Asia’s fast-growing data centre sector has become a target for regional investors who are getting involved earlier in the data centre development process and then partnering with specialist operators to run them. 

Rushabh Desai, CEO of Allianz Real Estate’s Asia Pacific business told AsianInvestor that Allianz is looking to follow a develop-and-own model in its data centre investments. It recently made its first Asia-Pacific data centre investment via a fund.

“The sector is becoming very attractive among real estate investors with capital heading towards developing and owning core data centres. Asia Pacific has seen tremendous growth particularly in Japan, Singapore, Australia, India and China,” he said.

Desai said Allianz’s target net return was typically between 8% and 12% in euro terms and that its data centre investments fitted with its appetite for value-add or opportunistic property investments.

“There are development and leasing risks, coupled with operational and regulatory risk. In the near term our intention is to hold these investments for between three and five years and enjoy the total returns.

"On a longer-term basis, we would like to own operational data centres,” he said.

Demand for finance

Christopher Curtain, OMERS Infrastructure’s head of Asia Pacific in Sydney, told AsianInvestor that  high demand for finance to build data centres was making the sector increasingly appealing.

He said the company was looking across Asia at both mature platforms – comprising a number of operational centres across the region – and early-stage platforms; typically one or two operational centres with a strong appetite to develop more.

“The consistent thematic is strong tail winds and growth and lack of correlation with other assets,” he said, adding the company was looking at the sector across Asia Pacific. 

Tom Fillmore, director, Asia Pacific data centre capital markets, at CBRE in Singapore told AsianInvestor that in such deals, investors benefitted from operational expertise and access to end-customers while the operator was able to focus on designing, building, and operating the data centre.

Hunt for yield

Joseph Lee, co-chief executive and president of Seoul-based real estate fund manager Igis Asset Management told AsianInvestor that the firm had closed two data centre deals in Korea in the early part of 2021.

In both cases they were development-and-operate deals because of the higher returns on offer. Igis, which targets a yield of 6% for an investment period of four to five years, then aims to sell the assets with one or more secure long-term tenants with a yield of 5%.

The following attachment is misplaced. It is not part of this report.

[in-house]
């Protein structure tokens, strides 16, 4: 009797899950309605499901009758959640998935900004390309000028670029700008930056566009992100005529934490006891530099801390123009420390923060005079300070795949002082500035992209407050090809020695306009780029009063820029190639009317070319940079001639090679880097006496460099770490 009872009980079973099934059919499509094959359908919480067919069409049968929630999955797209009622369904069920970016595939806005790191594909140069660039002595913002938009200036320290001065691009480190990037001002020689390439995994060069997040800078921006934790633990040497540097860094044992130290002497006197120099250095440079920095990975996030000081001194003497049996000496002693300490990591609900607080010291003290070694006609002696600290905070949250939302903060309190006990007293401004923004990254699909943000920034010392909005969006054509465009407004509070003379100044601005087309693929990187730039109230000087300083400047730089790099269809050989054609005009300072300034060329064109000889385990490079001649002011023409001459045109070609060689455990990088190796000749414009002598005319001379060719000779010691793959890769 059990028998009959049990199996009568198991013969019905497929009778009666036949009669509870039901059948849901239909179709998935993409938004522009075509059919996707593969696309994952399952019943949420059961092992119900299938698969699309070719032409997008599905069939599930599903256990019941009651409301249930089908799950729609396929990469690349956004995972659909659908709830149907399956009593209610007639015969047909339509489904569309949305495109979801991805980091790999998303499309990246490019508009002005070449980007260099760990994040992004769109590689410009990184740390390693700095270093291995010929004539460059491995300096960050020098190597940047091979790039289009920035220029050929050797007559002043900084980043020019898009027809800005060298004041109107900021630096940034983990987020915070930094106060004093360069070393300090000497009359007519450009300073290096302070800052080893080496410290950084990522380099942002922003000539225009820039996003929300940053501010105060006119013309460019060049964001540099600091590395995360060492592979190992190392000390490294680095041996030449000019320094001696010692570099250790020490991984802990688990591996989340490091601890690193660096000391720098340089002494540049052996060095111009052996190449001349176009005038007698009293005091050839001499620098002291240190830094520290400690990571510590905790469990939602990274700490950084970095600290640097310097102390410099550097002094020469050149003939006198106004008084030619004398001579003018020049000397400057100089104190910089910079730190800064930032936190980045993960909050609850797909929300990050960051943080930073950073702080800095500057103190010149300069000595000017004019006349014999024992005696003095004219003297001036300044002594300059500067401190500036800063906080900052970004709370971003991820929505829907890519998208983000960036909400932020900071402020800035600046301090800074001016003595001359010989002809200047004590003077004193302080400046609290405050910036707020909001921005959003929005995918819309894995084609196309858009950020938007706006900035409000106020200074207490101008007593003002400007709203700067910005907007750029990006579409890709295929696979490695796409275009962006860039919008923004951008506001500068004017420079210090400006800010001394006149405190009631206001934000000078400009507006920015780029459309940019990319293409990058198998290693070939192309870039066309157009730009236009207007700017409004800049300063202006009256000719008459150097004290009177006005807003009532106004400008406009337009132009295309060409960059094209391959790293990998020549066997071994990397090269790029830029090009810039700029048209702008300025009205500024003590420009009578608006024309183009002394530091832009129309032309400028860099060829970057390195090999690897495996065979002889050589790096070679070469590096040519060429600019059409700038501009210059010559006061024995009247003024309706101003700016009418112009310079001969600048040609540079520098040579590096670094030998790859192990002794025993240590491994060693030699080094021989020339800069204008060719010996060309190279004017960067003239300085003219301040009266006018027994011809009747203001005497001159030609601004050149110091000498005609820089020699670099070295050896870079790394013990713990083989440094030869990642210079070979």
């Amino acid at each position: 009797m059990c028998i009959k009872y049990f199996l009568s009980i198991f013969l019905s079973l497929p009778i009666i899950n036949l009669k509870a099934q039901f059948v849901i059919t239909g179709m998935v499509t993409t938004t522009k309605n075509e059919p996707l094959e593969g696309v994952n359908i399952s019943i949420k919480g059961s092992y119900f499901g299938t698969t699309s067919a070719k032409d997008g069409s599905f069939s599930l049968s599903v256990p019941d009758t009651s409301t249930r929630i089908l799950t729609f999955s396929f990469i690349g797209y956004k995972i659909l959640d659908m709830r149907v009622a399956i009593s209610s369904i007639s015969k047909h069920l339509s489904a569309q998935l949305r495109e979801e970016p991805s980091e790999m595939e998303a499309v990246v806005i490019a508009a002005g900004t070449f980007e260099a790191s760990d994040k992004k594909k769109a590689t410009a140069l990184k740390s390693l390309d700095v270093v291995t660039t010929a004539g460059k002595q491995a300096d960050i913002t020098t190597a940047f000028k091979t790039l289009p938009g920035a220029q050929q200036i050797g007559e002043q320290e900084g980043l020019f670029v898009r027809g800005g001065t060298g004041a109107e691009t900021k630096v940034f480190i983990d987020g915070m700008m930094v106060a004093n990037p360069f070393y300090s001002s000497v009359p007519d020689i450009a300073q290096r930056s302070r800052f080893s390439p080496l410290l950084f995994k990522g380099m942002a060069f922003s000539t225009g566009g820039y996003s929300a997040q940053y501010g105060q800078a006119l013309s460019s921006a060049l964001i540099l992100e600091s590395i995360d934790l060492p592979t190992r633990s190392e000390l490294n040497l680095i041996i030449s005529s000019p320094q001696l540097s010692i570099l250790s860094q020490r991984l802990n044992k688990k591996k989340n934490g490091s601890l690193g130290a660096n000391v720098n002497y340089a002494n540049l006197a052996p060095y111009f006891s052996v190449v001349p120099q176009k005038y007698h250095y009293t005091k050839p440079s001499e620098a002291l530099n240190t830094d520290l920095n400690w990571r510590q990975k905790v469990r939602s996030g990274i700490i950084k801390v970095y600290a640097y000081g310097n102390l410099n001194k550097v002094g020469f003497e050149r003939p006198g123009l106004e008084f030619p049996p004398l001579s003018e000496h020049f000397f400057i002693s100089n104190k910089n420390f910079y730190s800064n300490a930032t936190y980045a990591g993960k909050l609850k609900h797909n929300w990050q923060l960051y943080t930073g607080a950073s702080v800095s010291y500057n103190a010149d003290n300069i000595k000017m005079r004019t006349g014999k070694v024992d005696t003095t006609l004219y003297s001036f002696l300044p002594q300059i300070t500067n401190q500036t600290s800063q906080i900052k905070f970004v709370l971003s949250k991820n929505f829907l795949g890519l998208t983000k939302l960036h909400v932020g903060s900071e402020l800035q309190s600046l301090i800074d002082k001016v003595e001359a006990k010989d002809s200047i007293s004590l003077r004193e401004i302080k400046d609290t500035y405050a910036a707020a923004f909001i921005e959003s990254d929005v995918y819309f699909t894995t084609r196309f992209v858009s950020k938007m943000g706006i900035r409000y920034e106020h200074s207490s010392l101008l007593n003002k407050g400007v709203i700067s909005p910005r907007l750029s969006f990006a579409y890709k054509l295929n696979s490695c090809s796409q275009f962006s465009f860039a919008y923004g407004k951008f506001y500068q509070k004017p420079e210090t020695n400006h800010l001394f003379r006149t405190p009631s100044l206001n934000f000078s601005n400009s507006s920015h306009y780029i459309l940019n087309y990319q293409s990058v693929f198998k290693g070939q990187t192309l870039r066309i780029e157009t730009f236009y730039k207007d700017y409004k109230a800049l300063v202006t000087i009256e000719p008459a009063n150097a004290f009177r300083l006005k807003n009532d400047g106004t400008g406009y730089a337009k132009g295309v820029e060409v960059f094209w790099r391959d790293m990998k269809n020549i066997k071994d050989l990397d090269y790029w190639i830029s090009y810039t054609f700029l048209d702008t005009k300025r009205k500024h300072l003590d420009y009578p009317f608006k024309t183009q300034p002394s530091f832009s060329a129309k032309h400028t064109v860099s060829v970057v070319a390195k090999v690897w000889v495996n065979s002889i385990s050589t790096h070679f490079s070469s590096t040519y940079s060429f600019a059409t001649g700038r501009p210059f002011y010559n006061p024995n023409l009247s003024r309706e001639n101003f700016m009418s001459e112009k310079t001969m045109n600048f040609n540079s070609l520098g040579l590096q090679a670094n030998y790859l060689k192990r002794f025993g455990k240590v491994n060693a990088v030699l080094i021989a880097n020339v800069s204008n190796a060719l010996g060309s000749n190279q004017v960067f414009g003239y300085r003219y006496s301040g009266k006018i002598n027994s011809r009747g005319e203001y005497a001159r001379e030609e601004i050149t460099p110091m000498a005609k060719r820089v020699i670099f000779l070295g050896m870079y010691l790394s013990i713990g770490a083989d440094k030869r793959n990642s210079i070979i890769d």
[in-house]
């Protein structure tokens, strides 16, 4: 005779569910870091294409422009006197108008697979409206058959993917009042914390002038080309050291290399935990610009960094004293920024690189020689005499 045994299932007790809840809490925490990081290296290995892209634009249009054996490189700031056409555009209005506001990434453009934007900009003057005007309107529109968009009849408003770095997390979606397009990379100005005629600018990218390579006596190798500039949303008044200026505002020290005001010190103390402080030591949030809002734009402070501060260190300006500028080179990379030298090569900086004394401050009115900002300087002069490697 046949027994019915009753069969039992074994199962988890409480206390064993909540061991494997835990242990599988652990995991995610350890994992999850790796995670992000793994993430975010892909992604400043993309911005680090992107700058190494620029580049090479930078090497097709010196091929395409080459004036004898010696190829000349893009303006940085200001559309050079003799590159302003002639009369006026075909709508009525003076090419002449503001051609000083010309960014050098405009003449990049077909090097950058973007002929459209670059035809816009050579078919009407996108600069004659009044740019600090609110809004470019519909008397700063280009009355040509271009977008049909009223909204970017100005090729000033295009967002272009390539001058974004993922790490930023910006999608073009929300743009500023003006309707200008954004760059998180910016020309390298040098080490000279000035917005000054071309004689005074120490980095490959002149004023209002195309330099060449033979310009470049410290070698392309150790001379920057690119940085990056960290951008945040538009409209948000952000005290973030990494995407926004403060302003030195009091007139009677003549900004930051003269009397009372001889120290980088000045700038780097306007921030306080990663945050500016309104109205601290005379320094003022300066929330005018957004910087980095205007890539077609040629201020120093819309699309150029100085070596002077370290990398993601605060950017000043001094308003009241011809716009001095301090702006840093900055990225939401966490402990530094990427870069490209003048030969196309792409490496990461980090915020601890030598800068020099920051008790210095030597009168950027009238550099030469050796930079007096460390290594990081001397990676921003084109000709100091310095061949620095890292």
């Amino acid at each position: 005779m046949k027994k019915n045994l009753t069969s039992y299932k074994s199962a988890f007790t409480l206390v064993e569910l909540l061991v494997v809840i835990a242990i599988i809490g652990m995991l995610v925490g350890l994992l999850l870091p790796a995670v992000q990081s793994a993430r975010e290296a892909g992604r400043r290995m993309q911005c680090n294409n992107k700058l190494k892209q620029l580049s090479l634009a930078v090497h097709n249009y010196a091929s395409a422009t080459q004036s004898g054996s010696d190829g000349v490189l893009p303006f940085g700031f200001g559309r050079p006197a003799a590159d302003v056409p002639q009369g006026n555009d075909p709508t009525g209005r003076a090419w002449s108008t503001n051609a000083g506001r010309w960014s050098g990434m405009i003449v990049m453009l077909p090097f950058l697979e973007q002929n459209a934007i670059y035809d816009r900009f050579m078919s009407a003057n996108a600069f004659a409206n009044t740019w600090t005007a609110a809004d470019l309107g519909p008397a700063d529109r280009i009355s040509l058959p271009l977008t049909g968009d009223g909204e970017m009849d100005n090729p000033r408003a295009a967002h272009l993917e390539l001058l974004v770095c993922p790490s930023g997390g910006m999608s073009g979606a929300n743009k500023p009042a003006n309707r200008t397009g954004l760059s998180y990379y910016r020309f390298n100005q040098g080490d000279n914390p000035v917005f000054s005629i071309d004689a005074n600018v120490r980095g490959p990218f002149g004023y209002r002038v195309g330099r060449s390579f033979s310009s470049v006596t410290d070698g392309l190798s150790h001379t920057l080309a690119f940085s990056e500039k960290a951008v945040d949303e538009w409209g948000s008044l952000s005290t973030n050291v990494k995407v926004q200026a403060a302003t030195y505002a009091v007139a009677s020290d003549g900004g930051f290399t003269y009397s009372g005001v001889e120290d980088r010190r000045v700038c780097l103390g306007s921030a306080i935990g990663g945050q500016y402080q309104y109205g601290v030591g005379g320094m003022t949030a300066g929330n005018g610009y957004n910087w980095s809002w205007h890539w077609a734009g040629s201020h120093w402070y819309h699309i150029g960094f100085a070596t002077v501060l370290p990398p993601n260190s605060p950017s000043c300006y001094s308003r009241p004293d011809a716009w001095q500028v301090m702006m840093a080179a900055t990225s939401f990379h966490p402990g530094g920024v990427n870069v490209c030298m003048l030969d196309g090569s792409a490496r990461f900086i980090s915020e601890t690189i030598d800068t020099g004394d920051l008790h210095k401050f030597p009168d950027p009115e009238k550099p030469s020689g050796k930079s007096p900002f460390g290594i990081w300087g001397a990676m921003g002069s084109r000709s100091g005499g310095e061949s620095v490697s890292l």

Lee added that the fund would like to make an additional acquisition outside Korea over the next year in Asia, with Japan  the most likely candidate. 

Generally, however, Lee said the manager preferred the US sector, given its larger size compared with Asia or Europe and because of the scarcity of operators with proven track records in Asia. 

Spencer Park, a Hong Kong-based counsel at law firm Dechert - which has a strong clientele among asset managers and securities banks in Asia -  told AsianInvestor that he was working on several data centre deals currently for clients. 

In the majority of cases investors were adopting a develop-and-operate model, he said.

Seeking operators

For many in the sector, finding the right operating partner is key.

“[Knowing] customer networks, understanding good locations, getting access to power, and fibre networks – all this needs the experience of operators,” Mary Power, principal consultant and head of property, for JANA in Melbourne told AsianInvestor.

She said that for Australian superannuation funds, the investment case for data centres was continuing to grow.

“The investment thesis is strong, also not correlated to GDP so attractive and the users of data centres are sticky so there is little switching.”

Park said the typical process involves and investor finance, the build of the data centre itself and forming a joint venture with an operator – typically in place before the build has commenced – to operate it.

Most operators are US firms since investors favour their skillset and track record.

“Investors typically want the centre to be up and running within three years and have an investment period of between five and ten years,” he said.

“Everyone I speak to is keen on data centres; it’s just a matter of degree. Even before the pandemic, Asia was the big opportunity,” said Park, adding that the operational dimension was increasing interest from private equity investors.

Fillmore said the range of investors into data centres was growing. “We see investors of all types looking to partner with data centre operators, from sovereign wealth funds, PE firms and logistics developers.”